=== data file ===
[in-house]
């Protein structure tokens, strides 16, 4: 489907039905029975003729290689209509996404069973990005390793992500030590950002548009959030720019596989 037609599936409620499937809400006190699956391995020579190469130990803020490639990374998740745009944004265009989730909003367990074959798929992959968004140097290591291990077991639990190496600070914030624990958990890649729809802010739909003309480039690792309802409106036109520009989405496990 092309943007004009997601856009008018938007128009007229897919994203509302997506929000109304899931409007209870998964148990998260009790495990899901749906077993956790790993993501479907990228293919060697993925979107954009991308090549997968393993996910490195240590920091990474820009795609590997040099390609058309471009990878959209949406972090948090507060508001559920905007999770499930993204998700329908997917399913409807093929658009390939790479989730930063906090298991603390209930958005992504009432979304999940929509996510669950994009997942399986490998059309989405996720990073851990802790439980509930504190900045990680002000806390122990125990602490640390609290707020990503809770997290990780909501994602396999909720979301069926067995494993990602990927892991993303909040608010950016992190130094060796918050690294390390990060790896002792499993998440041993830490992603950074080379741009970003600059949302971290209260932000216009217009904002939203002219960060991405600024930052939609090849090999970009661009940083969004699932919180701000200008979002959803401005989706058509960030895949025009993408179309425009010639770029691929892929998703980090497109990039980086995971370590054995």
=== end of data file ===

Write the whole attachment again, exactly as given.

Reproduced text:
[in-house]
């Protein structure tokens, strides 16, 4: 489907039905029975003729290689209509996404069973990005390793992500030590950002548009959030720019596989 037609599936409620499937809400006190699956391995020579190469130990803020490639990374998740745009944004265009989730909003367990074959798929992959968004140097290591291990077991639990190496600070914030624990958990890649729809802010739909003309480039690792309802409106036109520009989405496990 092309943007004009997601856009008018938007128009007229897919994203509302997506929000109304899931409007209870998964148990998260009790495990899901749906077993956790790993993501479907990228293919060697993925979107954009991308090549997968393993996910490195240590920091990474820009795609590997040099390609058309471009990878959209949406972090948090507060508001559920905007999770499930993204998700329908997917399913409807093929658009390939790479989730930063906090298991603390209930958005992504009432979304999940929509996510669950994009997942399986490998059309989405996720990073851990802790439980509930504190900045990680002000806390122990125990602490640390609290707020990503809770997290990780909501994602396999909720979301069926067995494993990602990927892991993303909040608010950016992190130094060796918050690294390390990060790896002792499993998440041993830490992603950074080379741009970003600059949302971290209260932000216009217009904002939203002219960060991405600024930052939609090849090999970009661009940083969004699932919180701000200008979002959803401005989706058509960030895949025009993408179309425009010639770029691929892929998703980090497109990039980086995971370590054995």